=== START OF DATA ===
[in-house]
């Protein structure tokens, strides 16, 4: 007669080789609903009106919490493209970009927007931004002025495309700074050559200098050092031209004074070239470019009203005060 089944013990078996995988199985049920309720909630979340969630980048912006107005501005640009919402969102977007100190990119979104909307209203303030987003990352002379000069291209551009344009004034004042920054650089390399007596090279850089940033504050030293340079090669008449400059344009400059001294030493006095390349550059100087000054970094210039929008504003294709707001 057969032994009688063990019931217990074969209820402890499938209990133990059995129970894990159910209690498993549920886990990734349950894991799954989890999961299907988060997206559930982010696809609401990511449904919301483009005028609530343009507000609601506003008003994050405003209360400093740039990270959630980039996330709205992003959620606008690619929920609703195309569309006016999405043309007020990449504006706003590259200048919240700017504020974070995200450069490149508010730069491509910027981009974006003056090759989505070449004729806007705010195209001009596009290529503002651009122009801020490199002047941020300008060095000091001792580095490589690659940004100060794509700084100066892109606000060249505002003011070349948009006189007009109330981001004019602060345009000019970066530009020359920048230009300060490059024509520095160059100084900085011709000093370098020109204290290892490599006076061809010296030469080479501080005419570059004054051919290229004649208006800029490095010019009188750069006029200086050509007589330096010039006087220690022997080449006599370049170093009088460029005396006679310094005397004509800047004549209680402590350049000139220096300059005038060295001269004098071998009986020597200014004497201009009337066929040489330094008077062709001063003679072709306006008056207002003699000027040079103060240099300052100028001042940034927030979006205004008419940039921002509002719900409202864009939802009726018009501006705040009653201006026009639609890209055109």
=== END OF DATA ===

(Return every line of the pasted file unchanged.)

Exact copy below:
[in-house]
């Protein structure tokens, strides 16, 4: 007669080789609903009106919490493209970009927007931004002025495309700074050559200098050092031209004074070239470019009203005060 089944013990078996995988199985049920309720909630979340969630980048912006107005501005640009919402969102977007100190990119979104909307209203303030987003990352002379000069291209551009344009004034004042920054650089390399007596090279850089940033504050030293340079090669008449400059344009400059001294030493006095390349550059100087000054970094210039929008504003294709707001 057969032994009688063990019931217990074969209820402890499938209990133990059995129970894990159910209690498993549920886990990734349950894991799954989890999961299907988060997206559930982010696809609401990511449904919301483009005028609530343009507000609601506003008003994050405003209360400093740039990270959630980039996330709205992003959620606008690619929920609703195309569309006016999405043309007020990449504006706003590259200048919240700017504020974070995200450069490149508010730069491509910027981009974006003056090759989505070449004729806007705010195209001009596009290529503002651009122009801020490199002047941020300008060095000091001792580095490589690659940004100060794509700084100066892109606000060249505002003011070349948009006189007009109330981001004019602060345009000019970066530009020359920048230009300060490059024509520095160059100084900085011709000093370098020109204290290892490599006076061809010296030469080479501080005419570059004054051919290229004649208006800029490095010019009188750069006029200086050509007589330096010039006087220690022997080449006599370049170093009088460029005396006679310094005397004509800047004549209680402590350049000139220096300059005038060295001269004098071998009986020597200014004497201009009337066929040489330094008077062709001063003679072709306006008056207002003699000027040079103060240099300052100028001042940034927030979006205004008419940039921002509002719900409202864009939802009726018009501006705040009653201006026009639609890209055109």